The frequency in which I am asked, “Is real estate headed for a crash?” is increasing, by a lot. Given the enormity of uncertainty we have lived with for nearly a year, the question isn’t surprising. Things are going well in real estate and with the limited good news, it is easy to wonder when the other shoe will drop.
Research professor, Dr. Brene Brown, calls this foreboding joy and defines it as “we are terrified that joy (or a strong housing market) will be taken away from us so we push it away. We beat the pain to the punch. As a result, we don’t fully experience joy and all that it has to offer. We limit our joy.” The pain of the 2008 market crash is still very raw for real estate professionals and consumers alike.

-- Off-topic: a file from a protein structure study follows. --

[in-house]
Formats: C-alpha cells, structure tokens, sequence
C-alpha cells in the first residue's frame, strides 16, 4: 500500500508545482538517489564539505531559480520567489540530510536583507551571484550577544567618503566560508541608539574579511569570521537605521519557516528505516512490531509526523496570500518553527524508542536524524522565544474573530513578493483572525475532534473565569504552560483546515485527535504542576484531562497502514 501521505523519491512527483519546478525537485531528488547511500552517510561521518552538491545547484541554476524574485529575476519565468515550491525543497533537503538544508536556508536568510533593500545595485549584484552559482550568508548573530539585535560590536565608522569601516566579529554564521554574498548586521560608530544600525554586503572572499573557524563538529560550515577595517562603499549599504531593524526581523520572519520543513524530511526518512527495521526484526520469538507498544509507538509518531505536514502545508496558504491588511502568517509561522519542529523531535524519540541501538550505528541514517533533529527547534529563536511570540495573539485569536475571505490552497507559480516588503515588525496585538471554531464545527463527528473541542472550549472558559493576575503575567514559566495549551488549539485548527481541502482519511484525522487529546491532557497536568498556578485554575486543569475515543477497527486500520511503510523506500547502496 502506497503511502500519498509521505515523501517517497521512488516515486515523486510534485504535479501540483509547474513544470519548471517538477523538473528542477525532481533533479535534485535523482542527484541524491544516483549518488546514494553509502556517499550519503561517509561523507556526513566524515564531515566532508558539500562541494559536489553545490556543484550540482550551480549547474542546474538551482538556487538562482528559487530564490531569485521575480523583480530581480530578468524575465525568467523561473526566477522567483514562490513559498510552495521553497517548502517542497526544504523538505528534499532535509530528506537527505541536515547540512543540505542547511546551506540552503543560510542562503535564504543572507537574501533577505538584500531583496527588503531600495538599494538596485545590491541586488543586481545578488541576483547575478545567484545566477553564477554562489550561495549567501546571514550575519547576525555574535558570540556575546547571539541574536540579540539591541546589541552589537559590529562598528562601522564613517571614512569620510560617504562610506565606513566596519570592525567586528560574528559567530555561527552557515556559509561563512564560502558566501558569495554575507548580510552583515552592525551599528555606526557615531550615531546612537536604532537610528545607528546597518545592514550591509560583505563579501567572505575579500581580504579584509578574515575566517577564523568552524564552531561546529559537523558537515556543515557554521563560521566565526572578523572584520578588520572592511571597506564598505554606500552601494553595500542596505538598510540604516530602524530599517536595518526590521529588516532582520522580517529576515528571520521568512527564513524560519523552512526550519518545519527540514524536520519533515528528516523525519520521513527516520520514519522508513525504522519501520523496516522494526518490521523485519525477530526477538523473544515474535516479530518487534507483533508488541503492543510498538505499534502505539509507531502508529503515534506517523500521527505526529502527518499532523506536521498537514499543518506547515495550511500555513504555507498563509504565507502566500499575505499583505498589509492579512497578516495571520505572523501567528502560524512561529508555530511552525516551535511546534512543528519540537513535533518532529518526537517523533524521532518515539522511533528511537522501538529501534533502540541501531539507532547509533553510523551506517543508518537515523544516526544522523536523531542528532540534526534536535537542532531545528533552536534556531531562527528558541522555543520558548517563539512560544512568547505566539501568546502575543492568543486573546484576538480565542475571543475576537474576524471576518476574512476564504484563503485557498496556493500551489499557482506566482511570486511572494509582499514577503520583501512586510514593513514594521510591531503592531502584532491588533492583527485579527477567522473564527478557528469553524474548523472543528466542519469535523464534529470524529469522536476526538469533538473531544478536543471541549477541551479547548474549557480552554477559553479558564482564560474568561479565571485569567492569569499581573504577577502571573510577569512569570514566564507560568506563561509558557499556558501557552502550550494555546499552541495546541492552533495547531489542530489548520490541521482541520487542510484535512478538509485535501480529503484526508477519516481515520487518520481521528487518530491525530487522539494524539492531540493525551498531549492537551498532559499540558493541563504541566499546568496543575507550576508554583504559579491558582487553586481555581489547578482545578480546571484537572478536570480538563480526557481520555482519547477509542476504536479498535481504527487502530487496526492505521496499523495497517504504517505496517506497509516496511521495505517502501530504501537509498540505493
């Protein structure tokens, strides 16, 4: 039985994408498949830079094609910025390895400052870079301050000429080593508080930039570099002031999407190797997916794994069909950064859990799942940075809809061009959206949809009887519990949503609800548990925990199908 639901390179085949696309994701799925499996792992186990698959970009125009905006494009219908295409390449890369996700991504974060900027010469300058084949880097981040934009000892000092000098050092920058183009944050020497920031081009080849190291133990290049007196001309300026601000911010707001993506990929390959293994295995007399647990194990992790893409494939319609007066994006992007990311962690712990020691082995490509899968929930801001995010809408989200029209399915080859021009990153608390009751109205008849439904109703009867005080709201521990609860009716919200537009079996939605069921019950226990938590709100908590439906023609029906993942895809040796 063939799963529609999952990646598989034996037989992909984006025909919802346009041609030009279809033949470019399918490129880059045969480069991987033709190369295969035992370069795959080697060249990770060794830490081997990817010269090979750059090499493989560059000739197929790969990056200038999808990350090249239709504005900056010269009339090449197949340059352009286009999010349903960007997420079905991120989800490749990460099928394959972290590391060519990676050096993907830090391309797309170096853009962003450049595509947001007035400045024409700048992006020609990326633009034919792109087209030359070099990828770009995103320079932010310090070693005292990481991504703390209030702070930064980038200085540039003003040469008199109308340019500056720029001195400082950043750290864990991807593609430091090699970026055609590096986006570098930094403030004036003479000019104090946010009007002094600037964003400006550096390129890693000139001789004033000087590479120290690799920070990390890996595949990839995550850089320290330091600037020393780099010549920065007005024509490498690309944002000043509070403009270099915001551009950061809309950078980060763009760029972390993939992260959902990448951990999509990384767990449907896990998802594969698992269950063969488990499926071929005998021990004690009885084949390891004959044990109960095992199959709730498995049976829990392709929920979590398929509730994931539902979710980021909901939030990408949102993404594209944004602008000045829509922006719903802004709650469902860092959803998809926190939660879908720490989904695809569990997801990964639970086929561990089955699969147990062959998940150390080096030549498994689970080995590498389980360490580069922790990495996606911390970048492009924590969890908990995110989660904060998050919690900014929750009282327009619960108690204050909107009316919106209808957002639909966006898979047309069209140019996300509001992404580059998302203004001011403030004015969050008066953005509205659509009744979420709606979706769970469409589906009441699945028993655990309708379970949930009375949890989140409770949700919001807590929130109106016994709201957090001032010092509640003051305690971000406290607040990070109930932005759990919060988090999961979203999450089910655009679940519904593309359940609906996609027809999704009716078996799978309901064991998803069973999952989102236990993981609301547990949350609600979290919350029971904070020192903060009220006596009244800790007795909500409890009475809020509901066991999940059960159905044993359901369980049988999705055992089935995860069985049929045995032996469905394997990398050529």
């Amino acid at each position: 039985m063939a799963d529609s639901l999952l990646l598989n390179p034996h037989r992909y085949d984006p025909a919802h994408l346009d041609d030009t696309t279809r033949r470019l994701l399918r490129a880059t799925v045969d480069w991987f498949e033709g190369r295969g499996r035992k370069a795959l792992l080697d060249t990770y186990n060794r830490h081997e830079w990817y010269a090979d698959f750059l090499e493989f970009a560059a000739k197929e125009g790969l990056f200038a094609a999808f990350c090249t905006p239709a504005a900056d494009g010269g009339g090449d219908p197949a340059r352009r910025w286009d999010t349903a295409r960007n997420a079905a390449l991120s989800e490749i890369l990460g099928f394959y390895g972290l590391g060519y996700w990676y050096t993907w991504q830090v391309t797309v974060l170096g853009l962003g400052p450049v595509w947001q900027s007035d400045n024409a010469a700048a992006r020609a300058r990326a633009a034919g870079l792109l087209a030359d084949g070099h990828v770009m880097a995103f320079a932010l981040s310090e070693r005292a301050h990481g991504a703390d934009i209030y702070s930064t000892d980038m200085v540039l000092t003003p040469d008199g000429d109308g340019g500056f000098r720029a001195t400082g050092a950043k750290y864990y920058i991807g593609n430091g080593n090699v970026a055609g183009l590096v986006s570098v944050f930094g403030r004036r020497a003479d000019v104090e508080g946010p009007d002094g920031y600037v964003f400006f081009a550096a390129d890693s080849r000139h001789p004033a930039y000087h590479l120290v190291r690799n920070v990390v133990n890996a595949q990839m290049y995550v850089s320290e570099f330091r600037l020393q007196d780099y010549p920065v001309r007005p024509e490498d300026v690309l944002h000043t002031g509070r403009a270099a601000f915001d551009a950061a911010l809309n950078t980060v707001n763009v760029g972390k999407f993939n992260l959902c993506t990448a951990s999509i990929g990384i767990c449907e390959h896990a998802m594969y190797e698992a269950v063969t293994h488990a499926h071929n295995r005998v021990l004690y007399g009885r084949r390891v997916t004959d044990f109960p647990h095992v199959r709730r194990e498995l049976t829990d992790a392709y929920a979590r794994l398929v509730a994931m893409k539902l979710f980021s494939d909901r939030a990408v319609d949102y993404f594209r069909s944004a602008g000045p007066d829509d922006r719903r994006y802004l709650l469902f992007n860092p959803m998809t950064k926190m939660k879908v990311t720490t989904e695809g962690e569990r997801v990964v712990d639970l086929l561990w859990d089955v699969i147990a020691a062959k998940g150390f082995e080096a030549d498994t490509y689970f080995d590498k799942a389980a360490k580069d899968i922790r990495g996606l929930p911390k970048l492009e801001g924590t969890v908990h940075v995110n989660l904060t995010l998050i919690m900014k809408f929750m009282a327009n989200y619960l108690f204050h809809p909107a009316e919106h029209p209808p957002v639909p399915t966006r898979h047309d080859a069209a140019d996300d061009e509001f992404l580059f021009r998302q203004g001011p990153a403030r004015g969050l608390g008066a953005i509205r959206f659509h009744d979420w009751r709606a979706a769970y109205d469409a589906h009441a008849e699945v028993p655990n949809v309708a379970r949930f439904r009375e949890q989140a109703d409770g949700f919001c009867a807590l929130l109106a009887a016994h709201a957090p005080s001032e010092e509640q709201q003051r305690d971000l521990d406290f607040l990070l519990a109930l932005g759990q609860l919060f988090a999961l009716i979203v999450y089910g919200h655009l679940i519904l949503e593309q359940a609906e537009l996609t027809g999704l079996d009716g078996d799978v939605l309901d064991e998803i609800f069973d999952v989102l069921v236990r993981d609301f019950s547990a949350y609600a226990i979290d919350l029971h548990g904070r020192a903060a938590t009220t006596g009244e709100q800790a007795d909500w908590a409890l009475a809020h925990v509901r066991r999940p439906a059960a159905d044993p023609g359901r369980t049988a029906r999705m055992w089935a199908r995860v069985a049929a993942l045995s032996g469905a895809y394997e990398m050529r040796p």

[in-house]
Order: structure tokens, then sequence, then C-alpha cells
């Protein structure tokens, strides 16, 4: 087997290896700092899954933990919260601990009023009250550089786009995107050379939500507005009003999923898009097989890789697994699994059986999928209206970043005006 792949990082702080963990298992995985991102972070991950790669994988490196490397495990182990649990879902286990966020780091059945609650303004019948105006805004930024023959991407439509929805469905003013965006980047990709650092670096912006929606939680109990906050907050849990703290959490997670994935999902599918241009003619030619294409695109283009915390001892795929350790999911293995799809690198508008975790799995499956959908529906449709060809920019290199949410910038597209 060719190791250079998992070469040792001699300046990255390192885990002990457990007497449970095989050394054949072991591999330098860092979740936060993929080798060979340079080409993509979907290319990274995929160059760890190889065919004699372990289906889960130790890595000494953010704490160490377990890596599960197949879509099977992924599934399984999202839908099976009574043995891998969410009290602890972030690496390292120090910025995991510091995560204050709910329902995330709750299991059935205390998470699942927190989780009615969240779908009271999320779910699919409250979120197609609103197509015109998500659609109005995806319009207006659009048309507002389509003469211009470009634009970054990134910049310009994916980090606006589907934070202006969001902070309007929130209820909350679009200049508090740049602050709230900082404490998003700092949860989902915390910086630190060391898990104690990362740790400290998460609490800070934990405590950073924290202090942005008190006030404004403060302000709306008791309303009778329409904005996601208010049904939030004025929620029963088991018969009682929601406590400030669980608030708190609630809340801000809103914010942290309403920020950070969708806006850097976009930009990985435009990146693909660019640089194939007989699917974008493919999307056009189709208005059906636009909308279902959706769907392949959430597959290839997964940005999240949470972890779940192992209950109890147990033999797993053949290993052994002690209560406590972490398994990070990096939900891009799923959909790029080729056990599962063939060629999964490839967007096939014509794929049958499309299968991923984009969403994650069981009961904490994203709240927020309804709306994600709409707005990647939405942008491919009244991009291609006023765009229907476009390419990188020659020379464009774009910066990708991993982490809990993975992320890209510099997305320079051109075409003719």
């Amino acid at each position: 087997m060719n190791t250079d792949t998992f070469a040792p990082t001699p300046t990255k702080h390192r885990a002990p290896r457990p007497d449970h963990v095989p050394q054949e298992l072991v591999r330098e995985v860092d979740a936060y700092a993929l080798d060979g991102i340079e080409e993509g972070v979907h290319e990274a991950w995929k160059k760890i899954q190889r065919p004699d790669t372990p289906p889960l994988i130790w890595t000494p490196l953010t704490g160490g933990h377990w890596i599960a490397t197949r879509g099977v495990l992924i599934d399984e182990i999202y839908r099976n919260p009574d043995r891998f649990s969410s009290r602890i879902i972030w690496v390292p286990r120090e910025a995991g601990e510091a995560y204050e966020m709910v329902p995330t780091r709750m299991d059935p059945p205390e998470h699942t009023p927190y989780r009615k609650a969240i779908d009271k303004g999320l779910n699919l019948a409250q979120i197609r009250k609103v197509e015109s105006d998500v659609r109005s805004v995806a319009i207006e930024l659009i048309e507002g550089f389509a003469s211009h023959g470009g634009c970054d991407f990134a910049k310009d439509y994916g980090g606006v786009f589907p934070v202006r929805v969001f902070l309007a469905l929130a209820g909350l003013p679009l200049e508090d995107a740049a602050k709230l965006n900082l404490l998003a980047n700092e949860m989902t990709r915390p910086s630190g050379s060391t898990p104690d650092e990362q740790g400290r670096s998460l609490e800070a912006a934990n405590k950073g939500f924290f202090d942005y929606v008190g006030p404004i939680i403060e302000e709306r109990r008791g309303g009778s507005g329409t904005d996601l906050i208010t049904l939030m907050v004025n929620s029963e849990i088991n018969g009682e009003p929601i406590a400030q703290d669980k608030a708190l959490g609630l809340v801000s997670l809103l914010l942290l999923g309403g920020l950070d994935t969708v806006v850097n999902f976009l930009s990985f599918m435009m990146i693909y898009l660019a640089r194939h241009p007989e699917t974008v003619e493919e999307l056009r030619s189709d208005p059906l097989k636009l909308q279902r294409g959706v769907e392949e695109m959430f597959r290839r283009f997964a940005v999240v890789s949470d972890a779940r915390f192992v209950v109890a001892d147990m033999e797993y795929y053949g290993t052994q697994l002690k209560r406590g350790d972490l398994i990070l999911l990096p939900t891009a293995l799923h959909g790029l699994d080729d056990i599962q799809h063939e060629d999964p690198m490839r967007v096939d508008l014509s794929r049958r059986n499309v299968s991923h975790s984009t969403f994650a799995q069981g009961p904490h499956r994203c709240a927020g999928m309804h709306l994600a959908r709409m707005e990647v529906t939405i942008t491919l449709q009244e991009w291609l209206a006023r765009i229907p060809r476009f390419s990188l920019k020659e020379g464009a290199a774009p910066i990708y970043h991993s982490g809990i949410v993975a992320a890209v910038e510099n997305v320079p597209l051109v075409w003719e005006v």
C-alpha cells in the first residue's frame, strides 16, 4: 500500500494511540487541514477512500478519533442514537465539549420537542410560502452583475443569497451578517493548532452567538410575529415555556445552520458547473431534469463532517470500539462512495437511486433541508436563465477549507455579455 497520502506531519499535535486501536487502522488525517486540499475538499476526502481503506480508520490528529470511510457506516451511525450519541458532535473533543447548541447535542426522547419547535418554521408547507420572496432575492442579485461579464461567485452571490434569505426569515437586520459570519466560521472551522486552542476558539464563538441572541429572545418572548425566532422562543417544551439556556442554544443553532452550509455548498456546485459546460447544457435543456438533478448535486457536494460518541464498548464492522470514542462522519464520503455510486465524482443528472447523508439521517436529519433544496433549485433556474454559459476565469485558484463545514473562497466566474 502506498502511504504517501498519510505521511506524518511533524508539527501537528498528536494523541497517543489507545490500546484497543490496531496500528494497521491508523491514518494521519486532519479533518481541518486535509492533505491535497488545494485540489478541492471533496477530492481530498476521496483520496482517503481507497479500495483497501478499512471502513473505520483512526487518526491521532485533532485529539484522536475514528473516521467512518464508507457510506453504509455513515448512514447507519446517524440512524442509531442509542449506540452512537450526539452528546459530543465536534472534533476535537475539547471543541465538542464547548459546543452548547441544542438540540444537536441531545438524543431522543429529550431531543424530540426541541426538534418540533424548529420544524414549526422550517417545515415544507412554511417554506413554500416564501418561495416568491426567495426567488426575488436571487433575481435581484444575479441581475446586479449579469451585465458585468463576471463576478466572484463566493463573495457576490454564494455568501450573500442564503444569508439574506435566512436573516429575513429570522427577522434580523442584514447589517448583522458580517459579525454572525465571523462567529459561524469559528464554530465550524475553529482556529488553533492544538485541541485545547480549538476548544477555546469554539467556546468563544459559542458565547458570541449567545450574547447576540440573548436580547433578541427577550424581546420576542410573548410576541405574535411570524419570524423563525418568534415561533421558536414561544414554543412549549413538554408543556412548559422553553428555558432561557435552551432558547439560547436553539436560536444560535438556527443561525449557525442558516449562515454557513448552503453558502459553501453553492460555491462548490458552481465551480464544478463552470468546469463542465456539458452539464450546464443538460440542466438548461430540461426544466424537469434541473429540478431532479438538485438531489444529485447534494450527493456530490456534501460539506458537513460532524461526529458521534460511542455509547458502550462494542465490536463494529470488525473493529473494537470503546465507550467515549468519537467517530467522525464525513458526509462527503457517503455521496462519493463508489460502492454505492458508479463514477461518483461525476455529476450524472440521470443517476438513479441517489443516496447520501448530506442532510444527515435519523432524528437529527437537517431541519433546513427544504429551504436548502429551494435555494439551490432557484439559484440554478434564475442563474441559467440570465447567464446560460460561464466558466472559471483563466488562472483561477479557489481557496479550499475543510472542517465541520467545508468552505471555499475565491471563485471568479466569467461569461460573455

The headlines and talking heads do not help our human tendencies towards negativity bias and confirmation bias. Consumer sentiment drives our decisions which are then reflected in everything we buy from toothpaste to houses.
National Real Estate:
- Inventory dropped to the lowest level since NAR began tracking in 1982.
- Demand continues to outpace supply. We are now down to about 380,000 single family active listings nationwide, a drop of about 9,000 listings. Despite the drop in active listings, about 48,000 new listings hit the market last week, down from a year ago, but up from a week ago. This shows how quickly things are selling.